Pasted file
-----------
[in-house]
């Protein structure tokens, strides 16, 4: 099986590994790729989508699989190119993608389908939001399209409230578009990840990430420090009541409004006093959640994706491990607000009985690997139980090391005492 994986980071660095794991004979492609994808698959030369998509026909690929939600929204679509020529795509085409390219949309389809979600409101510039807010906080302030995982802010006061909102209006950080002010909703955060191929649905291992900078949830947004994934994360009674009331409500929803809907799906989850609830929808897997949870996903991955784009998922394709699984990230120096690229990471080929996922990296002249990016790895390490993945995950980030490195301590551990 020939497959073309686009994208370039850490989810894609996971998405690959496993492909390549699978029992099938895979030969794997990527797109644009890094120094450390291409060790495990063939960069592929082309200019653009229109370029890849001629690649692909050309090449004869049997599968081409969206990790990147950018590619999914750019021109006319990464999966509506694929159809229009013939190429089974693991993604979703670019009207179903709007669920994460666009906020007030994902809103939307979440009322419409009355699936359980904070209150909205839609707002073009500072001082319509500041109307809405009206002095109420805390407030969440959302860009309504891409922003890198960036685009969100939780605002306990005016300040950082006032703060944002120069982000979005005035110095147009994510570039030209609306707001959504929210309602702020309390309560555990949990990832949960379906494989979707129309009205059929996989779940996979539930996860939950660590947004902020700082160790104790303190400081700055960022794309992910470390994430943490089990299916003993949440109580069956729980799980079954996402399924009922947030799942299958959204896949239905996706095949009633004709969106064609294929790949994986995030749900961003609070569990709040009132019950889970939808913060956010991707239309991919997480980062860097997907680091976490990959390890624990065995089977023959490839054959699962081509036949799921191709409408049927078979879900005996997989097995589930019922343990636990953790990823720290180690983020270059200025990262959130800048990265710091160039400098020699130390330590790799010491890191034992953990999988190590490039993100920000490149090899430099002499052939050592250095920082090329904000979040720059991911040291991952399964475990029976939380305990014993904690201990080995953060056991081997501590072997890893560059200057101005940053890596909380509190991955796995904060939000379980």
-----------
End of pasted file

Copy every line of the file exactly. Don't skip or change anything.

[in-house]
């Protein structure tokens, strides 16, 4: 099986590994790729989508699989190119993608389908939001399209409230578009990840990430420090009541409004006093959640994706491990607000009985690997139980090391005492 994986980071660095794991004979492609994808698959030369998509026909690929939600929204679509020529795509085409390219949309389809979600409101510039807010906080302030995982802010006061909102209006950080002010909703955060191929649905291992900078949830947004994934994360009674009331409500929803809907799906989850609830929808897997949870996903991955784009998922394709699984990230120096690229990471080929996922990296002249990016790895390490993945995950980030490195301590551990 020939497959073309686009994208370039850490989810894609996971998405690959496993492909390549699978029992099938895979030969794997990527797109644009890094120094450390291409060790495990063939960069592929082309200019653009229109370029890849001629690649692909050309090449004869049997599968081409969206990790990147950018590619999914750019021109006319990464999966509506694929159809229009013939190429089974693991993604979703670019009207179903709007669920994460666009906020007030994902809103939307979440009322419409009355699936359980904070209150909205839609707002073009500072001082319509500041109307809405009206002095109420805390407030969440959302860009309504891409922003890198960036685009969100939780605002306990005016300040950082006032703060944002120069982000979005005035110095147009994510570039030209609306707001959504929210309602702020309390309560555990949990990832949960379906494989979707129309009205059929996989779940996979539930996860939950660590947004902020700082160790104790303190400081700055960022794309992910470390994430943490089990299916003993949440109580069956729980799980079954996402399924009922947030799942299958959204896949239905996706095949009633004709969106064609294929790949994986995030749900961003609070569990709040009132019950889970939808913060956010991707239309991919997480980062860097997907680091976490990959390890624990065995089977023959490839054959699962081509036949799921191709409408049927078979879900005996997989097995589930019922343990636990953790990823720290180690983020270059200025990262959130800048990265710091160039400098020699130390330590790799010491890191034992953990999988190590490039993100920000490149090899430099002499052939050592250095920082090329904000979040720059991911040291991952399964475990029976939380305990014993904690201990080995953060056991081997501590072997890893560059200057101005940053890596909380509190991955796995904060939000379980």